Synonyms for conundrum: ” Deception , drawback, Catch 22″ and ” Puzzle, complication, dilemma.” That sums up the challenge of encouraging people to fly with us but giving them a reasonable chance of surviving. How do they know if we’re any good? This conundrum plagues general aviation’s image. Last week we looked at the horrendous crash involving an overloaded Piper Seneca on a “mission” to buy an aircraft. Five passengers accepted a ride to disaster reasoning that a 2,000-hour-plus pilot must be OK. NTSB will publish probable cause on this fairly soon. I’m betting that decision making will be seriously lacking.
A retired professional pilot, Captain John, who visits our site periodically, sent me a very thoughtful letter regarding how to address this. I’ve excerpted some key parts: “One problem is Part 91 passengers are unprotected by the regulations… The authorities recognize that commercial passengers have little knowledge by which they could evaluate risks of flight ….Unfortunately GA passengers are, in general, no more able to evaluate the risks they take…”
For Part 121 and 135 the system is largely mandated and nearly all corporate flight departments follow system safety concepts voluntarily, often exceeding what commercial entities embrace. The major challenge for GA, though, isn’t on the professional side – it’s personal. Years ago a newly certificated pilot invited one of the old timer’s kids for a ride. It was an innocent and enthusiastic request but the pilot’s father spoke up immediately saying that the new pilot needed some seasoning before any rides would be permitted with his family members. Many of us would react similarly unless we knew the pilot and his or her reputation.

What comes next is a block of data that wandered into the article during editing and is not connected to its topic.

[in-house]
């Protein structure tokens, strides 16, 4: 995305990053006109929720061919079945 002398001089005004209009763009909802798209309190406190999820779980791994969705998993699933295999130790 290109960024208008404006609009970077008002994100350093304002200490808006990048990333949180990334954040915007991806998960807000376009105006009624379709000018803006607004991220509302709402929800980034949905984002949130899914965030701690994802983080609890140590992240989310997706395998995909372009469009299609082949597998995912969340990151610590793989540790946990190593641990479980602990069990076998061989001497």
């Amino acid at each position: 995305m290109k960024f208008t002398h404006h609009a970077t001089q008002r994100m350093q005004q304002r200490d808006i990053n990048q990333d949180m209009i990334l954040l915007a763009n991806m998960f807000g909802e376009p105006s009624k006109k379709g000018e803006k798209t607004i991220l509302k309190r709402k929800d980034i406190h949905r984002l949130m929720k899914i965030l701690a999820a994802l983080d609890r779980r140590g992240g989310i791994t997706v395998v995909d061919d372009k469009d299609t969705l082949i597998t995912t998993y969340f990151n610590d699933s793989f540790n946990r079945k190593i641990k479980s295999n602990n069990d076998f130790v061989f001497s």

A year after becoming a Private Pilot three friends joined me in a C172 to observe my ATC comm skills at one of the local big airports. That hazy east coast summer evening turned into murky night as we flew back to the short field that was home base. It was shades of JFK Jr except there were ground lights. The little airport was tough to find since this long predated GPS and one actually had to use pilotage in those days. Lots of opportunity for mishap. Could this have turned out badly? Yup.
Captain John cites several accidents that we’ve discussed in the past and sums up,”We can continue to try and make pilots behave in a more rational way. If we fail, we have a tremendous obligation….to prevent them from subjecting uninformed passengers to completely unknown and unmeasured risks. Part 91 doesn’t do it; we must.” Now the conundrum: How to do that without infringing on the privileges of those who have properly earned them while giving the passengers a better system to judge for themselves when it might be wise to either not accept or terminate a flight early?
Should we publish a checklist to Part 91 passengers?